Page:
Big B.O. but skimpy profits

Distrib Newmarket succeeds, but cautiously

This article was updated at 7:02 p.m.

Little Newmarket has been described as this year’s big success story, but it also could be termed the department of missed opportunities.

The mini-distrib is handling “The Passion of the Christ,” which is headed for a domestic take of more than $300 million. Then there’s “Monster,” a sleeper whose gross is headed for $35 million after jumping 12% last week because of its Oscar for Charlize Theron.

These developments have made Newmarket prexy Bob Berney something of an instant folk hero in the film biz.

But here’s the rub: Newmarket could have really raked in the bucks had it actually risked a few cents on these films instead of making rent-a-system deals. The producers of “Monster” begged Newmarket for financial help, but the company declined. On “The Passion,” Newmarket’s distribution fee is under 12%. It never offered a penny toward prints and advertising.

“We wanted to grow carefully and responsibly,” Berney explained. But this show of caution, rare in show business, has cost the company tens of millions.

Berney’s partners in Newmarket Films are William Tyrer and Chris Ball, who operated film investor Newmarket Capital Group for 10 years prior to launching Newmarket Films 18 months ago.

“The key thing from our point of view is finding the right films — we never want to distribute a mediocre film,” Tyrer said.

“Monster” was brought to Newmarket early in its development, but execs there — like those at other distribs coast to coast — passed on the project, which then was limited to an early version of the script without topliner Theron attached.

“You can’t win them all,” Tyrer winced with just a hint of remorse.

Newmarket acquired its other recent overachiever — the New Zealand drama “Whale Rider” — for a modest sum “in the single-digit millions.” And it produced and distribbed 2001 release “Memento” in line with a business model that originally called for up to 50% of its titles to be self-produced.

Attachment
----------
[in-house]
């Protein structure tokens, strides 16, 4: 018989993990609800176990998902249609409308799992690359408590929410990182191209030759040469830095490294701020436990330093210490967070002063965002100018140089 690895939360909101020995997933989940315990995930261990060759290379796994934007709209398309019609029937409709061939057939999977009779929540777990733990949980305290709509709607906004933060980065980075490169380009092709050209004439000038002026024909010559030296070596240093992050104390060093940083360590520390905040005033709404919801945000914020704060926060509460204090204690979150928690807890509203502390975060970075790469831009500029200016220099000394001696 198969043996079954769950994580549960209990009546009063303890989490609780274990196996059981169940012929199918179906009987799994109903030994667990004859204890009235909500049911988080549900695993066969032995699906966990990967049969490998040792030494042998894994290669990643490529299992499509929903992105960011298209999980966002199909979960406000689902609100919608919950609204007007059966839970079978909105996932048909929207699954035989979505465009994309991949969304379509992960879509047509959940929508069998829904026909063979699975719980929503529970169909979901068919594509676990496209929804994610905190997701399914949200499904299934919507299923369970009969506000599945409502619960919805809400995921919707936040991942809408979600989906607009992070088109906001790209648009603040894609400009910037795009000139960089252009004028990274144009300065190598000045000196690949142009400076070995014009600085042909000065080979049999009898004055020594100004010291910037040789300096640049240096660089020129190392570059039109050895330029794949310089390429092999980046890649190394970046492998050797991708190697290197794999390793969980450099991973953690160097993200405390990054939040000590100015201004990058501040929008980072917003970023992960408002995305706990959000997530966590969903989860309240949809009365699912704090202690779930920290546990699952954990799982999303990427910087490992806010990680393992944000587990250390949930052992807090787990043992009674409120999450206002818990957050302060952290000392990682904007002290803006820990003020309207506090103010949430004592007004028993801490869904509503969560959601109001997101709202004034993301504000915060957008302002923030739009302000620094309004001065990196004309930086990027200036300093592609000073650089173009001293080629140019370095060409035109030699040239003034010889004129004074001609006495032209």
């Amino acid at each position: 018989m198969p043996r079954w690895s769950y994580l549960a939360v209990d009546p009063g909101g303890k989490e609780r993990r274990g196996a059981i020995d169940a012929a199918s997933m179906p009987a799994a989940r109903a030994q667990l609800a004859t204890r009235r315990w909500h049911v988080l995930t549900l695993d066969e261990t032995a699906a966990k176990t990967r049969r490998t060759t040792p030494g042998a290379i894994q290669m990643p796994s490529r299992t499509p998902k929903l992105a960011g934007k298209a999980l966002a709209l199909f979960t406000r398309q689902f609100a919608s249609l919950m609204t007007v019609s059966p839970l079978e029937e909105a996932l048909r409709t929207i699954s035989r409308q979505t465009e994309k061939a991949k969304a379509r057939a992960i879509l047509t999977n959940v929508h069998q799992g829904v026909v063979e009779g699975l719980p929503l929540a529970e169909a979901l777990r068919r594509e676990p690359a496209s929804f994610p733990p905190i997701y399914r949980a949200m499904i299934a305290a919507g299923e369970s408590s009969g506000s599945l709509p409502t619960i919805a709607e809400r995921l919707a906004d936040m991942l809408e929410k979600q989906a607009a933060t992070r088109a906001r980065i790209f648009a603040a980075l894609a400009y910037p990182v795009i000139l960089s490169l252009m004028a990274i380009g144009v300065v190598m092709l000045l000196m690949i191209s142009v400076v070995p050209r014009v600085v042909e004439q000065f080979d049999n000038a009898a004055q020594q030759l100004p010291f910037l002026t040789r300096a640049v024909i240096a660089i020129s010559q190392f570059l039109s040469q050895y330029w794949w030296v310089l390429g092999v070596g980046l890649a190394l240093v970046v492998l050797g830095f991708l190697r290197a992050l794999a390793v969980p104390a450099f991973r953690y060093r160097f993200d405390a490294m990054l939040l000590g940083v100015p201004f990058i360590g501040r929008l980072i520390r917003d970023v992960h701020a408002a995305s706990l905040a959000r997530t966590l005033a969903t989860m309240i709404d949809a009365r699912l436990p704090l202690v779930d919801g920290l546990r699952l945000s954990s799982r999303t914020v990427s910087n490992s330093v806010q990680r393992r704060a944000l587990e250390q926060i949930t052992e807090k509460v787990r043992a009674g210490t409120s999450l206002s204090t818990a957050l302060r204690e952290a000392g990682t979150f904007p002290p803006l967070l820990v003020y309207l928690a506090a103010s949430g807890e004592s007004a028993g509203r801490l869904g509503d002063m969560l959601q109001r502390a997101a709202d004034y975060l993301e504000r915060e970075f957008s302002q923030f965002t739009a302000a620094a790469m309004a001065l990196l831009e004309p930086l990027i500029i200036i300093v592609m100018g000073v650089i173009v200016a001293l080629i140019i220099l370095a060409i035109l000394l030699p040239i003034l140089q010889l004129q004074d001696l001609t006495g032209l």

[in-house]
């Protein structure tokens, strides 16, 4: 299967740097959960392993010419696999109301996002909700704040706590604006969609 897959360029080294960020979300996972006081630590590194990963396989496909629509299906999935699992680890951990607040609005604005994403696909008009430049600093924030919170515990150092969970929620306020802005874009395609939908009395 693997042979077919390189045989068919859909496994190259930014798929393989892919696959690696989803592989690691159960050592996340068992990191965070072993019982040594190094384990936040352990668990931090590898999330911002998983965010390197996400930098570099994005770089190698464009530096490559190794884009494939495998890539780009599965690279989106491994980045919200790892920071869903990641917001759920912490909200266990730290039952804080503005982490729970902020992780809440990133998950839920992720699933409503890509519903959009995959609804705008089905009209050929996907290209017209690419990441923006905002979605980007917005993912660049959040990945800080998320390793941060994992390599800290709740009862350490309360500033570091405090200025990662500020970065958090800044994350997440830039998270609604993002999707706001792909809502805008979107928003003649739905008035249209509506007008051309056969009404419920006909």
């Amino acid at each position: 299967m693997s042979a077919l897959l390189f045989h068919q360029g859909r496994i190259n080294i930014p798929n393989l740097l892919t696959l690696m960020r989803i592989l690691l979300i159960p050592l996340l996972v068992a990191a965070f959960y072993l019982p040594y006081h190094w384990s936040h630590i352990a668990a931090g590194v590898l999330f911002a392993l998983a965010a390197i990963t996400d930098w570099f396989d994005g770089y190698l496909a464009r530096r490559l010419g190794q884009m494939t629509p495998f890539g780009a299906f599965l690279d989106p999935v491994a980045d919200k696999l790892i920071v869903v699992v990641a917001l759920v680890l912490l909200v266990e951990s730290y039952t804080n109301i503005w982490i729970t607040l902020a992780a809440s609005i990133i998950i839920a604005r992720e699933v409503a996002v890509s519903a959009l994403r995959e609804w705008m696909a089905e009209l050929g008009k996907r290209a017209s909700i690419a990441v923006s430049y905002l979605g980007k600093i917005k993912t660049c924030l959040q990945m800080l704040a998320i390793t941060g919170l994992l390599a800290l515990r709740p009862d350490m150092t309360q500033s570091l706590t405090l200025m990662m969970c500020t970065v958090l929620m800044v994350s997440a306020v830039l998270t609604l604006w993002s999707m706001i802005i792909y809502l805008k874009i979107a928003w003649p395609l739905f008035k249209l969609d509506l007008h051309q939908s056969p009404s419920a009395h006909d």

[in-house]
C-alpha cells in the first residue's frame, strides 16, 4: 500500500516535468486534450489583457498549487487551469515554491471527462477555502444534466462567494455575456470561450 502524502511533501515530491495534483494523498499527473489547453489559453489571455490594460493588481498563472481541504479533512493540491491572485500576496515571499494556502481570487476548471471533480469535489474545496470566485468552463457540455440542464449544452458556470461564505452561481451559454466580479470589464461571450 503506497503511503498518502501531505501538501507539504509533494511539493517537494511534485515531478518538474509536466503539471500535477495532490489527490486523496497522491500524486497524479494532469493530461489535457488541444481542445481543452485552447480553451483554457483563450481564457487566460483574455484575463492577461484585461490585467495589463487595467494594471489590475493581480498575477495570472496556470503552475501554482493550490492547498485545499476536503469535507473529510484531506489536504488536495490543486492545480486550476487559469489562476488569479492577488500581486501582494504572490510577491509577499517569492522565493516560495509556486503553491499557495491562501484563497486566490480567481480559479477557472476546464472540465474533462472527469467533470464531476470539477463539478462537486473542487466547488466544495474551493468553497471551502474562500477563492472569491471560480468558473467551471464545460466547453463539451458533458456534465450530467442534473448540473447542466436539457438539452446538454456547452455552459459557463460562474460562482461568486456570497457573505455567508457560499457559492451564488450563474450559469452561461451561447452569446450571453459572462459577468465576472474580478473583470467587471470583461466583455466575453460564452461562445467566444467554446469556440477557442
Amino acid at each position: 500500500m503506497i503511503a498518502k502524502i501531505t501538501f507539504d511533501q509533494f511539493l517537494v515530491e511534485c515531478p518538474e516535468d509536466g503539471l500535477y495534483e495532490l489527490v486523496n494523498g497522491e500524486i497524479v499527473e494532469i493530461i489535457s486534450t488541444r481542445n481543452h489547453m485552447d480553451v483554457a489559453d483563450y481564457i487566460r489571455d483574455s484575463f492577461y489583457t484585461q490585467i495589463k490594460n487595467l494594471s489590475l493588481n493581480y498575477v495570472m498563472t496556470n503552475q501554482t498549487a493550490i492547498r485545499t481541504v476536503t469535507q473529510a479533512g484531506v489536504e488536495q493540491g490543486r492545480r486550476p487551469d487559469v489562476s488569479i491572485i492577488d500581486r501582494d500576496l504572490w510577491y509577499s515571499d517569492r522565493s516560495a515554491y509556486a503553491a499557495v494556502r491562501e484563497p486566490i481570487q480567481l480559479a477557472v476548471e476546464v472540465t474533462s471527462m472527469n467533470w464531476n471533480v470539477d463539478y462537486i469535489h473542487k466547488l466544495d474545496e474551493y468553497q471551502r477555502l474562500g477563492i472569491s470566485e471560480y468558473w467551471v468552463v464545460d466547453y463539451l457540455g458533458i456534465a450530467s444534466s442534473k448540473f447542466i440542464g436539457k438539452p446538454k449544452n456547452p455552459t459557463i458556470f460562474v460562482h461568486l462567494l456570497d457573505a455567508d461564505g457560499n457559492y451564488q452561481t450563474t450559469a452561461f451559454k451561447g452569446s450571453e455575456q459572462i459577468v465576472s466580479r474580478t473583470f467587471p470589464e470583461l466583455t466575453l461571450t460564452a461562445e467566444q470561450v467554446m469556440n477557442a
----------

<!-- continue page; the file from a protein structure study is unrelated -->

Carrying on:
“We’re a little bit behind on the producing, but we’ll catch up,” Tyrer said. “What has surprised us on the business plan is that there have been a number of films available at an affordable price.

“At Sundance, there were three or four interesting films,” he recalled. “Clearly, if that price goes up in the future, we’ll have to focus more on production. But at this point, it wouldn’t make sense.”

At Sundance, Newmarket acquired “The Woodsman,” which stars Kevin Bacon as a pedophile struggling to contain his affliction. Critically praised pic reps distrib’s next unslotted 2004 release, with Newmarket also looking to sked a pair of Toronto fest acquisitions — “Stander,” a South African-based drama starring Thomas Jane, and “The Green Butchers,” a Danish black comedy.

Newmarket Capital also continues to invest in pics produced and distribbed by others.

Meanwhile, though Newmarket Films’ profit from “The Passion” has been limited to distrib fees, Tyrer said he considers the effort to be a major step in building a relationship with Mel Gibson’s Icon Prods. And industryites say involvement with the high-profile release also provides an invaluable public relations coup for a company that didn’t exist just a year and a half ago.

“Most people hadn’t heard much about Newmarket before, but ‘The Passion’ has put them on the map in a big way,” said Paul Dergarabedian, prexy at B.O. tracker Exhibitor Relations. “If you just do a distribution deal, the actual money in your pocket might not be big, but the PR value brings them to a level they never would have had otherwise.”

And if the passionate “Passion” grosses haven’t tempted Newmarket from its risk-averse inclinations, execs are nevertheless capable of at least feigning B.O. hubris.

“Call Pixar,” Tyrer joked, “and tell them that we’re ready.”

(David Rooney contributed to this report.)

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